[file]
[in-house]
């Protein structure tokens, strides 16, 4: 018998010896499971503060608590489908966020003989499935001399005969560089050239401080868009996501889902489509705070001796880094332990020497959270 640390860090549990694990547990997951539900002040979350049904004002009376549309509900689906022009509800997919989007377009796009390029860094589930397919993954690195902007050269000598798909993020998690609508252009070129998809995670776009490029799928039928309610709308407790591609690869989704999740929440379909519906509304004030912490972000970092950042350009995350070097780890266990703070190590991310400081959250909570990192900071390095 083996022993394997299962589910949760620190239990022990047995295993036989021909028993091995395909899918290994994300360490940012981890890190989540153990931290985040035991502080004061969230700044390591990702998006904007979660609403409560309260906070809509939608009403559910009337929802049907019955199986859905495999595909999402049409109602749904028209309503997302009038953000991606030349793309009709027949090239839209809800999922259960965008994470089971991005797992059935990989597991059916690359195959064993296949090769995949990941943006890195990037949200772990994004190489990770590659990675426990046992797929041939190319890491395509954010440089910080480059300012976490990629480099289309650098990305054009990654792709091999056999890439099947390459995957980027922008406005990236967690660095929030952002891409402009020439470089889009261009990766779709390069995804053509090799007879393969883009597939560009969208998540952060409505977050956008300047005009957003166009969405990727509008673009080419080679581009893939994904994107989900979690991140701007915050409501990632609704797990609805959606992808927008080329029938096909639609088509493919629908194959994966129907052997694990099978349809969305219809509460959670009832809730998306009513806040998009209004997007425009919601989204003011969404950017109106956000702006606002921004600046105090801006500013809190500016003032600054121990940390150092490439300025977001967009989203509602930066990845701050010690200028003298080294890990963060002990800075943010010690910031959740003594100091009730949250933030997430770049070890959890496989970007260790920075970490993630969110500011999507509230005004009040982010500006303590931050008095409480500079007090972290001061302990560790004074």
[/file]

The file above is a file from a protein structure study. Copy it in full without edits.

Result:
[in-house]
């Protein structure tokens, strides 16, 4: 018998010896499971503060608590489908966020003989499935001399005969560089050239401080868009996501889902489509705070001796880094332990020497959270 640390860090549990694990547990997951539900002040979350049904004002009376549309509900689906022009509800997919989007377009796009390029860094589930397919993954690195902007050269000598798909993020998690609508252009070129998809995670776009490029799928039928309610709308407790591609690869989704999740929440379909519906509304004030912490972000970092950042350009995350070097780890266990703070190590991310400081959250909570990192900071390095 083996022993394997299962589910949760620190239990022990047995295993036989021909028993091995395909899918290994994300360490940012981890890190989540153990931290985040035991502080004061969230700044390591990702998006904007979660609403409560309260906070809509939608009403559910009337929802049907019955199986859905495999595909999402049409109602749904028209309503997302009038953000991606030349793309009709027949090239839209809800999922259960965008994470089971991005797992059935990989597991059916690359195959064993296949090769995949990941943006890195990037949200772990994004190489990770590659990675426990046992797929041939190319890491395509954010440089910080480059300012976490990629480099289309650098990305054009990654792709091999056999890439099947390459995957980027922008406005990236967690660095929030952002891409402009020439470089889009261009990766779709390069995804053509090799007879393969883009597939560009969208998540952060409505977050956008300047005009957003166009969405990727509008673009080419080679581009893939994904994107989900979690991140701007915050409501990632609704797990609805959606992808927008080329029938096909639609088509493919629908194959994966129907052997694990099978349809969305219809509460959670009832809730998306009513806040998009209004997007425009919601989204003011969404950017109106956000702006606002921004600046105090801006500013809190500016003032600054121990940390150092490439300025977001967009989203509602930066990845701050010690200028003298080294890990963060002990800075943010010690910031959740003594100091009730949250933030997430770049070890959890496989970007260790920075970490993630969110500011999507509230005004009040982010500006303590931050008095409480500079007090972290001061302990560790004074």